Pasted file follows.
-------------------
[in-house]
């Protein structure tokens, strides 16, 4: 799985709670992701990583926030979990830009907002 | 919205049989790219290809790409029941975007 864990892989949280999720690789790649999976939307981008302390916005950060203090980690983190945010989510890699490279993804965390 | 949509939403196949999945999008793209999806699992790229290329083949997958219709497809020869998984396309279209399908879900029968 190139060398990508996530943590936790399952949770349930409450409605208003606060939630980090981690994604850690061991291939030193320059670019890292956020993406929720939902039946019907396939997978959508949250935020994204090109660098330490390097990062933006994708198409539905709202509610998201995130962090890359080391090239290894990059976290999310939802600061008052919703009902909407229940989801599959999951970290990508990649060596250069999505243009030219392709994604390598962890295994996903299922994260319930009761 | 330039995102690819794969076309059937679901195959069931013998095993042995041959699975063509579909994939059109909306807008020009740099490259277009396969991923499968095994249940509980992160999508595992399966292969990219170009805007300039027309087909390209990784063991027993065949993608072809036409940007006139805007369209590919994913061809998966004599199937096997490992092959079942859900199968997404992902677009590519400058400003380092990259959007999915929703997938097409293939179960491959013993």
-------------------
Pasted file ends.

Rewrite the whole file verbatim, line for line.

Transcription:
[in-house]
């Protein structure tokens, strides 16, 4: 799985709670992701990583926030979990830009907002 | 919205049989790219290809790409029941975007 864990892989949280999720690789790649999976939307981008302390916005950060203090980690983190945010989510890699490279993804965390 | 949509939403196949999945999008793209999806699992790229290329083949997958219709497809020869998984396309279209399908879900029968 190139060398990508996530943590936790399952949770349930409450409605208003606060939630980090981690994604850690061991291939030193320059670019890292956020993406929720939902039946019907396939997978959508949250935020994204090109660098330490390097990062933006994708198409539905709202509610998201995130962090890359080391090239290894990059976290999310939802600061008052919703009902909407229940989801599959999951970290990508990649060596250069999505243009030219392709994604390598962890295994996903299922994260319930009761 | 330039995102690819794969076309059937679901195959069931013998095993042995041959699975063509579909994939059109909306807008020009740099490259277009396969991923499968095994249940509980992160999508595992399966292969990219170009805007300039027309087909390209990784063991027993065949993608072809036409940007006139805007369209590919994913061809998966004599199937096997490992092959079942859900199968997404992902677009590519400058400003380092990259959007999915929703997938097409293939179960491959013993």